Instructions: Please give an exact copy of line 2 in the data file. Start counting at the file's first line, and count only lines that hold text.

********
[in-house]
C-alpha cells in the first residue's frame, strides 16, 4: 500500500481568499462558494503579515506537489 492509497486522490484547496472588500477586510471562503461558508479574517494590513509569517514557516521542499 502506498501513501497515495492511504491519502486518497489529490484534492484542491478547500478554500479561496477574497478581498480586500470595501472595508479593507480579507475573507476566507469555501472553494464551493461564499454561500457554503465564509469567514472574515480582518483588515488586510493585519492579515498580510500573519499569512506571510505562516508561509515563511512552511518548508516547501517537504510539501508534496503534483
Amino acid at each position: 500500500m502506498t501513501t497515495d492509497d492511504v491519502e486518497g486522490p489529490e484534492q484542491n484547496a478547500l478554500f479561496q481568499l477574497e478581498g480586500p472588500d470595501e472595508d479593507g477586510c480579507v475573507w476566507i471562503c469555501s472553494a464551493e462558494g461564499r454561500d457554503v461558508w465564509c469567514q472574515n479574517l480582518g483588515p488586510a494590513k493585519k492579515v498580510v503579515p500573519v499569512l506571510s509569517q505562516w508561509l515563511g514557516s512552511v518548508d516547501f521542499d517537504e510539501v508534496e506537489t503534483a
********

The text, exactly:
C-alpha cells in the first residue's frame, strides 16, 4: 500500500481568499462558494503579515506537489 492509497486522490484547496472588500477586510471562503461558508479574517494590513509569517514557516521542499 502506498501513501497515495492511504491519502486518497489529490484534492484542491478547500478554500479561496477574497478581498480586500470595501472595508479593507480579507475573507476566507469555501472553494464551493461564499454561500457554503465564509469567514472574515480582518483588515488586510493585519492579515498580510500573519499569512506571510505562516508561509515563511512552511518548508516547501517537504510539501508534496503534483